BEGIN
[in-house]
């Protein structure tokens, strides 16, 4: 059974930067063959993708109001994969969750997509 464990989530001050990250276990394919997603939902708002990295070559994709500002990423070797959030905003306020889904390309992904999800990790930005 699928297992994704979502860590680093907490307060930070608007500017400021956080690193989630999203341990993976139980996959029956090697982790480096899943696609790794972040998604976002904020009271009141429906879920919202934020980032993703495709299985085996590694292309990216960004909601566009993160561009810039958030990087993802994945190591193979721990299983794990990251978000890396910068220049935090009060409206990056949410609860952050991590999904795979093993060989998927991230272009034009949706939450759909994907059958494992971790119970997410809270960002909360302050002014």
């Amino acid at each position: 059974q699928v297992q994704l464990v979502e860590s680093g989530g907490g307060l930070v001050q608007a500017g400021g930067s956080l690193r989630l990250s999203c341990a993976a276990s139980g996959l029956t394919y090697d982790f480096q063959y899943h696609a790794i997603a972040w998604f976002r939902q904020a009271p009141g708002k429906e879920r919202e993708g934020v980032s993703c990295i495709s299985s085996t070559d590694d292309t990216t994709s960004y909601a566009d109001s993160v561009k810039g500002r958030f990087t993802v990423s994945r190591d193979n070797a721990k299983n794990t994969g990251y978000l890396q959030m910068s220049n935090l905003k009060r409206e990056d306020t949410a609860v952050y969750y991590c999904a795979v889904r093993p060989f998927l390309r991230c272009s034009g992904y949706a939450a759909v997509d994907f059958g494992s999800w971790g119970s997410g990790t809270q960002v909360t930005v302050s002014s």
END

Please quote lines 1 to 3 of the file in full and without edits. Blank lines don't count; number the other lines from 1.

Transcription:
[in-house]
């Protein structure tokens, strides 16, 4: 059974930067063959993708109001994969969750997509 464990989530001050990250276990394919997603939902708002990295070559994709500002990423070797959030905003306020889904390309992904999800990790930005 699928297992994704979502860590680093907490307060930070608007500017400021956080690193989630999203341990993976139980996959029956090697982790480096899943696609790794972040998604976002904020009271009141429906879920919202934020980032993703495709299985085996590694292309990216960004909601566009993160561009810039958030990087993802994945190591193979721990299983794990990251978000890396910068220049935090009060409206990056949410609860952050991590999904795979093993060989998927991230272009034009949706939450759909994907059958494992971790119970997410809270960002909360302050002014």
């Amino acid at each position: 059974q699928v297992q994704l464990v979502e860590s680093g989530g907490g307060l930070v001050q608007a500017g400021g930067s956080l690193r989630l990250s999203c341990a993976a276990s139980g996959l029956t394919y090697d982790f480096q063959y899943h696609a790794i997603a972040w998604f976002r939902q904020a009271p009141g708002k429906e879920r919202e993708g934020v980032s993703c990295i495709s299985s085996t070559d590694d292309t990216t994709s960004y909601a566009d109001s993160v561009k810039g500002r958030f990087t993802v990423s994945r190591d193979n070797a721990k299983n794990t994969g990251y978000l890396q959030m910068s220049n935090l905003k009060r409206e990056d306020t949410a609860v952050y969750y991590c999904a795979v889904r093993p060989f998927l390309r991230c272009s034009g992904y949706a939450a759909v997509d994907f059958g494992s999800w971790g119970s997410g990790t809270q960002v909360t930005v302050s002014s």